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Episode 87: Susanna Schellenberg discusses perceptual particularity

This month, we sit down with Susanna Schellenberg to talk about what ordinary perception does and doesn’t have in common with hallucination. Click here to listen to our conversation.

schellenbergWhen you picture to yourself how vision works, you probably imagine something along the following lines. There’s some light which gets projected into your eyes, and the light stimulates the rod and cone cells in your retina. These sensations create a blob of unanalyzed, 2D sensory information that doesn’t ‘mean’ anything yet. Then your mind goes to work on that 2D sensory information and interprets it, so that instead of looking like a meaningless blob, it ends up looking like e.g. a pine tree to the left of another pine tree.

According to that intuitive view, there are three entities that enter into your visual experience: a) some actual pine trees, reflecting light into your eyes, b) the raw, intermediate, blob of sensory information, and c) the final visual experience, which comes across as looking like some trees.

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Posted in Podcast.


Further reading on photographs

For those of you who would like to follow up on our discussion with Daniel Smyth, he recommends the following papers:

Snapshots, Perception, and Intimacy,’ Daniel Smyth
Photography, Vision, and Representation,’ Joel Snyder and Neil Walsh Allen
Picturing Vision,’ Joel Snyder
Transparent Pictures,’ Kendall Walton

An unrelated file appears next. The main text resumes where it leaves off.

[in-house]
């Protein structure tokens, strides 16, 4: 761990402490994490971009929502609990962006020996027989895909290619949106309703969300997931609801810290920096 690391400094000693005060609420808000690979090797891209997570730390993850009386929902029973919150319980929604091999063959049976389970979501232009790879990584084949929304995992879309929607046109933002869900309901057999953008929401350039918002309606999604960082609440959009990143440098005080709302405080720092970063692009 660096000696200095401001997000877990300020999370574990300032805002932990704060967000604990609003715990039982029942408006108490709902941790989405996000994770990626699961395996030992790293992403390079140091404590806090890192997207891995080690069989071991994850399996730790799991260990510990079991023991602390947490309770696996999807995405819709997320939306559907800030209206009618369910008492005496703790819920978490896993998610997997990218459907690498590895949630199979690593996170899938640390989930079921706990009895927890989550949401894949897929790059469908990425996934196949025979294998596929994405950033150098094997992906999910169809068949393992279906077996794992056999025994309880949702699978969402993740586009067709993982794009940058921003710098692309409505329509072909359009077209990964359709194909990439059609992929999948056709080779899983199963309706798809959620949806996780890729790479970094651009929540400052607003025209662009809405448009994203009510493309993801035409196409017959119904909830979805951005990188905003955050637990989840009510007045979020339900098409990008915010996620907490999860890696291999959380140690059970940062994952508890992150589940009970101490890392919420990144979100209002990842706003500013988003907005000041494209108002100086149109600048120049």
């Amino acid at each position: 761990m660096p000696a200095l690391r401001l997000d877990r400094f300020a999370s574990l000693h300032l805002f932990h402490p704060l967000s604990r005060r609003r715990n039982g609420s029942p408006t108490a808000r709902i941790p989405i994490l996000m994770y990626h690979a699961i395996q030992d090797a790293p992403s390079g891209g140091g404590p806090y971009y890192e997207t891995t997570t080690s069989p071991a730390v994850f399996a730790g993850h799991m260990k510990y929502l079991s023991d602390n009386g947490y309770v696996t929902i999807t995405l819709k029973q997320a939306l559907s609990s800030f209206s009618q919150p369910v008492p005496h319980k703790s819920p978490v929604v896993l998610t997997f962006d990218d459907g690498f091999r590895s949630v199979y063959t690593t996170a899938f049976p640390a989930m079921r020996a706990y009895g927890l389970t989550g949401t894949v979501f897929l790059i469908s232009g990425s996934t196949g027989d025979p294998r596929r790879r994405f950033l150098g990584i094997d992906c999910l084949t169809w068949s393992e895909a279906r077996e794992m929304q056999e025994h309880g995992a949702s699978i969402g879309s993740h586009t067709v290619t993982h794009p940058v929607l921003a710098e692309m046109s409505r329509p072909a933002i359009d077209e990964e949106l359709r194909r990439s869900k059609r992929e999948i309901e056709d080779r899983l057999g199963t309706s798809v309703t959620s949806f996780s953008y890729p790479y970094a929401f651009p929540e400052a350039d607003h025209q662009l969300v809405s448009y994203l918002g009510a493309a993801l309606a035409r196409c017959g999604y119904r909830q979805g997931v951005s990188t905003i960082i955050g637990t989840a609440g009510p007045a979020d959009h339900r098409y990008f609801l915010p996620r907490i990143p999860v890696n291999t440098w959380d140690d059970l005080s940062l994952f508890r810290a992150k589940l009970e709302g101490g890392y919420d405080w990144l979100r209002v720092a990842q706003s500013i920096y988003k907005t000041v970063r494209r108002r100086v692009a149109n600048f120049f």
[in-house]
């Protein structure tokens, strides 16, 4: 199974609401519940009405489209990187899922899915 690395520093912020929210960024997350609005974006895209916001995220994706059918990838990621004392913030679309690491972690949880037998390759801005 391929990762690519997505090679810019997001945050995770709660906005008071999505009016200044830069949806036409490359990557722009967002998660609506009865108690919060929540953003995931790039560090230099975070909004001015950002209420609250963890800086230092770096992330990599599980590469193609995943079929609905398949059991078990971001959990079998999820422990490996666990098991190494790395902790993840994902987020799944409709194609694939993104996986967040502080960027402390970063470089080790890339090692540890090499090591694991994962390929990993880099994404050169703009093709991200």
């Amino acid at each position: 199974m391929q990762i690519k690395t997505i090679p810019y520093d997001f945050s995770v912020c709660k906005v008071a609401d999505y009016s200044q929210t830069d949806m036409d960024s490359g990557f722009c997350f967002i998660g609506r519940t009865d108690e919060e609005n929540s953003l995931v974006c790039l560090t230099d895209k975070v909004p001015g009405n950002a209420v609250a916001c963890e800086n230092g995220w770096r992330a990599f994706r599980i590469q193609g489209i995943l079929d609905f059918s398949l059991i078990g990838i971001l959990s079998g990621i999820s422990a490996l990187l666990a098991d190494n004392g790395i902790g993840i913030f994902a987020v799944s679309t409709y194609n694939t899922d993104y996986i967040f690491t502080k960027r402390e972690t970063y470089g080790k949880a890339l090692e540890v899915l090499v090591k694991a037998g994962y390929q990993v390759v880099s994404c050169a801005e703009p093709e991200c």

What’s Special About Photography?‘ Ted Cohen

He also recommends the following book on Hubble imagery:

Picturing the Cosmos, Elizabeth A. Kessler

Happy reading!
Matt Teichman

Posted in Further Reading.


Episode 86: Daniel Smyth discusses photographs and their vicissitudes

smyth2This month, we discuss photographs and their vicissitudes with Daniel Smyth, Mellon Postdoctoral Fellow at the Sage School of Philosophy of Cornell University. (And yes, Smyth used to study and teach at the University of Chicago!)  Click here to listen to the episode.

In this episode, Smyth asks: What does a photograph evidence? Away from philosophers, you might simply answer: A photograph evidences what it depicts. And it depicts what happened — what a camera detected in front of it when the photograph was taken. Of course, no? Well, consider the three photographs below (and keep them in mind as you listen to this episode). We can start with a straightforward photograph. Amidst the Olympics, you may have seen a photograph like this one:


(elitedaily.com)

Hooray for the Bahama’s Shaunae Miller! She’s the one who literally dove to victory, in lane seven. And too bad for the United States’s Allyson Felix, in lane four. This photograph evidences Miller’s victory by depicting it. That, after all, is what a camera detected in front of it when the photograph was taken, on Monday.